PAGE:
For many years mental illness and retardation were looked at as a hush-hush issue. No one wanted to talk about it and people just brushed it off as though it was no big deal.
When I was younger, I noticed that some of my family members were what people used to say—a little “off”. I had a cousin that dealt with not only a mental illness, but physical ailment as well. I also took notice as to how some of my family members acted—how short they were when it came to talking about certain subjects, how easily upset and discontent they became. I also took notice of how sometimes erratic their behaviors were at times, which led me to become even more curious. So I, as an inquisitive child, asked a lot of questions because I wanted to know the root of the problem. I wanted to know what caused mental illness. Was it something genetically inherited or passed down through generations? Of course, I was hushed because no one wanted to talk about it, and I became emotionally disconnected from my own family.
I would want to talk to someone, especially about the way that I was feeling. You would think that the people in your family would be the ones who you could truly turn to, that they would hear you out. But on many occasions, my feelings would be met with backlash, the same response: "Ain't nothing wrong with you."
I remember wanting to commit suicide at 15, unbeknownst to many people, because I made it a point to not talk about it. I felt alone and depressed. I was constantly in the midst of unnecessary drama at school, and I always wanted to run away. But what drove me to that point is the real question. How could that have
Think of the Netflix series 13 Reasons Why. The main character, Hannah Baker, is exactly who I was. The series resonates with me so much because it highlights everything wrong with society, including the so-called adults that we were supposed to look up to for help. The moment we voice our opinions or our feelings we're scolded, much like Hannah in the series.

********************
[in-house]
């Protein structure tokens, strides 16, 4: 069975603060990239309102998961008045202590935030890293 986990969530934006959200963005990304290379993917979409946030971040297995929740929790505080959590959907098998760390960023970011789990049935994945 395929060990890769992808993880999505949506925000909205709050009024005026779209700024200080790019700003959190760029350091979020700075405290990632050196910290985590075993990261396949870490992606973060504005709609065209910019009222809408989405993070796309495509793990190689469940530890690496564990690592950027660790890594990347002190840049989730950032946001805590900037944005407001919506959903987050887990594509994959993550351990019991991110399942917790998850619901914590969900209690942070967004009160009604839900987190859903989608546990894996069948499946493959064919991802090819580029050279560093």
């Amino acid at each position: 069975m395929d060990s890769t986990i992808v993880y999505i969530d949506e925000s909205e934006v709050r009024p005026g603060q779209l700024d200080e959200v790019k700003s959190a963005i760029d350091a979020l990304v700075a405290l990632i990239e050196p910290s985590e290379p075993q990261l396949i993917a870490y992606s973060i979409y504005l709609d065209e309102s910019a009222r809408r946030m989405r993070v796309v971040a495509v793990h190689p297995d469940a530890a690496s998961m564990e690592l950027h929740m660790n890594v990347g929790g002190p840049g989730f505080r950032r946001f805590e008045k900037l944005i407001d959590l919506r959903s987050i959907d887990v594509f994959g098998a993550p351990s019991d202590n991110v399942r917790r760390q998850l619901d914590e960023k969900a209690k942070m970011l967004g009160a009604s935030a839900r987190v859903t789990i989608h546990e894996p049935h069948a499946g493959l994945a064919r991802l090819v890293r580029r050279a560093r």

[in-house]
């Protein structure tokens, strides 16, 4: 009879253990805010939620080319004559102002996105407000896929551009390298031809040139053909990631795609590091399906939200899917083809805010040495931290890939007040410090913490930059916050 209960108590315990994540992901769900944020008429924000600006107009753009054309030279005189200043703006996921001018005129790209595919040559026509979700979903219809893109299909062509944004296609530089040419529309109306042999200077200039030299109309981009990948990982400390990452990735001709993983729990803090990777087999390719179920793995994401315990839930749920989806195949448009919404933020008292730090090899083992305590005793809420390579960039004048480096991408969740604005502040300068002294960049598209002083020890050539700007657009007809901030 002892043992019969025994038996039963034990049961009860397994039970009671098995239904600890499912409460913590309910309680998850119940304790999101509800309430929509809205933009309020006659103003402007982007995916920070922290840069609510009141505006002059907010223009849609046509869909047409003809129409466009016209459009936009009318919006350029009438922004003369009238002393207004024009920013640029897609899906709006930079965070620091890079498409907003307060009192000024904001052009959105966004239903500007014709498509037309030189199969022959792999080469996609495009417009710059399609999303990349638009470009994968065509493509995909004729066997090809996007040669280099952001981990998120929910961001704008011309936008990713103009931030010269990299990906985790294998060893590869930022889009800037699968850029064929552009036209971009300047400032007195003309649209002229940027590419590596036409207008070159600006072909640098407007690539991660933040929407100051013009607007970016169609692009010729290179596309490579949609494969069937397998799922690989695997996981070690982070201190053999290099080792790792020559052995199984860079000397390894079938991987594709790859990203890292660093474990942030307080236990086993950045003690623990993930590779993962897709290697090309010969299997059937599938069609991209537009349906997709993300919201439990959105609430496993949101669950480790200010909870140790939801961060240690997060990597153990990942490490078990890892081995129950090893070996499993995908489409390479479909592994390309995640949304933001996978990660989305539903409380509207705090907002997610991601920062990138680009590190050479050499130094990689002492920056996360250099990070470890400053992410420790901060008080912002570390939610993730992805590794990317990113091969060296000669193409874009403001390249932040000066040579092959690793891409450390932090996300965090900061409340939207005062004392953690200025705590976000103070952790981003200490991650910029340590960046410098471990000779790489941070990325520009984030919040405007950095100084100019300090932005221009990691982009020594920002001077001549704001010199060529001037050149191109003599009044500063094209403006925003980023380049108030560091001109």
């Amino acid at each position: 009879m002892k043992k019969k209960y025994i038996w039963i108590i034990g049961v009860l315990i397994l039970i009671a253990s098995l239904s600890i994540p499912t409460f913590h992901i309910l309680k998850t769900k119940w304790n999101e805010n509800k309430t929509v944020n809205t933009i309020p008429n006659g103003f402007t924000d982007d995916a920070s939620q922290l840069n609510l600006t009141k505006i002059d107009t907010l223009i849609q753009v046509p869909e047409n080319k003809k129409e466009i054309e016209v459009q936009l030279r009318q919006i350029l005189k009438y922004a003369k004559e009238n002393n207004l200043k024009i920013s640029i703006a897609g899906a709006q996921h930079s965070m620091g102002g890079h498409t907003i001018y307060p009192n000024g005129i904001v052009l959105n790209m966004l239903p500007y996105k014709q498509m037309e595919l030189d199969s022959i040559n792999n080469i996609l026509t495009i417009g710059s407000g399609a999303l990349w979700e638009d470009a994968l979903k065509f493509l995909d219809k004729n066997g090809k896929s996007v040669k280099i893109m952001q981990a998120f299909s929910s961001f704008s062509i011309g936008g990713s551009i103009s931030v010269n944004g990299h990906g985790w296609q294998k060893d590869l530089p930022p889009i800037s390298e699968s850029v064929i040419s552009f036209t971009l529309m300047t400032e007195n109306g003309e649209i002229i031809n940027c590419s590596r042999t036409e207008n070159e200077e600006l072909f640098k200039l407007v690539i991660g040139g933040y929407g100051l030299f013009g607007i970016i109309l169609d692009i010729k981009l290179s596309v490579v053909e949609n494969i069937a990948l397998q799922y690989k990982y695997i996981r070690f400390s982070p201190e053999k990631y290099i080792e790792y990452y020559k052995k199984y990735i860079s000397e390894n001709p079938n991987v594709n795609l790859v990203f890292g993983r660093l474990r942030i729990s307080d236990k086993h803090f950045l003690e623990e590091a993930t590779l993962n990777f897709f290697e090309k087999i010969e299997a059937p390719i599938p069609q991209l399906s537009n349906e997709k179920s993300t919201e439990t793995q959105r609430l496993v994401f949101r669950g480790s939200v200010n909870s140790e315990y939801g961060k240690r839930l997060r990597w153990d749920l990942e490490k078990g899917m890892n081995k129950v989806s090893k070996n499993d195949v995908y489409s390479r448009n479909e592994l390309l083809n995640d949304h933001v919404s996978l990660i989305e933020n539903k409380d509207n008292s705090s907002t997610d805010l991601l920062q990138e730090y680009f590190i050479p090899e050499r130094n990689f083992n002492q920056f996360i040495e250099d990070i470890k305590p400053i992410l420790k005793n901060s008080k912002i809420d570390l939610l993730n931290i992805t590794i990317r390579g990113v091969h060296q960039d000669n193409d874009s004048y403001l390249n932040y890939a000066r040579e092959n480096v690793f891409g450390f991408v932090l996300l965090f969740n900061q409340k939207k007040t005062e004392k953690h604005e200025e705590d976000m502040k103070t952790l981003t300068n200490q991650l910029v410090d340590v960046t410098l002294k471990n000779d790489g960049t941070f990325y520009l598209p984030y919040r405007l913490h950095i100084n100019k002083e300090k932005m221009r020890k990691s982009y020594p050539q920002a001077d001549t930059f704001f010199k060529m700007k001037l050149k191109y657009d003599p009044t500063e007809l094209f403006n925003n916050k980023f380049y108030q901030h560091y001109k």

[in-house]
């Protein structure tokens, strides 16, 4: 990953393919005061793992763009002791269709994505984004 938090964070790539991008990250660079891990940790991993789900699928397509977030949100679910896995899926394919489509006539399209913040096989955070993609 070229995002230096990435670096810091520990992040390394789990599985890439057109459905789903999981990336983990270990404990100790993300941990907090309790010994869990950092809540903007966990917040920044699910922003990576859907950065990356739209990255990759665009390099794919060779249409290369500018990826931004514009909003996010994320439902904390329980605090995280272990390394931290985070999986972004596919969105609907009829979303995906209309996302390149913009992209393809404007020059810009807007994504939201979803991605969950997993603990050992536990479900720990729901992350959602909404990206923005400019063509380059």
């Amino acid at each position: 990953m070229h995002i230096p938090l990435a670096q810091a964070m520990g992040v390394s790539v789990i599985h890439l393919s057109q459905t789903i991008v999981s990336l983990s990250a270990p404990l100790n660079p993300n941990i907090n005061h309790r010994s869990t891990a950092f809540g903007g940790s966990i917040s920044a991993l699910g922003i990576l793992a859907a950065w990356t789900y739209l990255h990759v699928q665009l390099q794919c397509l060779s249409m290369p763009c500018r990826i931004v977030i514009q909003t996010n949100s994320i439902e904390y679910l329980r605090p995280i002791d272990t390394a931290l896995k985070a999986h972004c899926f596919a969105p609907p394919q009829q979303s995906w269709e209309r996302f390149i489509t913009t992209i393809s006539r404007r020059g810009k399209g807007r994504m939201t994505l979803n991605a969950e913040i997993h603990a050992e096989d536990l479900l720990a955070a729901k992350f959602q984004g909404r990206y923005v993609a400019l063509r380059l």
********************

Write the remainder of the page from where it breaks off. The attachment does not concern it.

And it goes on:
That's what led me to want to create a space for women - especially young women - to help prevent those things from happening and know that they CAN talk to someone about whatever it is that they're going through. I needed someone to be there for me and I decided to be that person to be there for someone else. My wish is for young women (and men, too!) to reach out to me through OTS by email or by calling us. The reality is everyone needs someone to talk to and be confident, whether they make it known or not.
As the store opens in June, I want Ode to Self to become a safe haven for people. Yes, we sell beauty and lifestyle products, but the purpose is to help you create a calm space so that you can properly care for yourself, get into a self-care routine, and remember to check in with yourself.
At OTS, we're promoting a positive, healthy lifestyle. We're combating mental illness through our "Mind Your Wellness" initiative, which helps people get in tune with themselves through their physical, emotional, and mental feelings. We're making it our mission to remind people to start checking in with themselves and
It all starts with a simple question: "How are you REALLY doing?"
With the opening of the store, I am offering the readers here on Nashville Guide 10% off their first purchase with us, using code: OTSNASH10 when we launch! I want you all to experience what we have to offer and get ready to treat yourself.
Kimberley Alexandria-Day is a serial entrepreneur whose interests and ventures span beauty, skincare, art, photography, fitness, health, and wellness. Kimberley is the proud owner of Ode to Self, a skincare and wellness boutique dedicated to self-care for women. Kimberley also blogs on her personal website, Alex René Lifestyle, and does freelance photography under Alex René Creative.
Instagram: @odetoself | @kimberleyalexandriaday
Website: www.ode-toself.com (launch June 15th) | www.alexrenelifestyle.com
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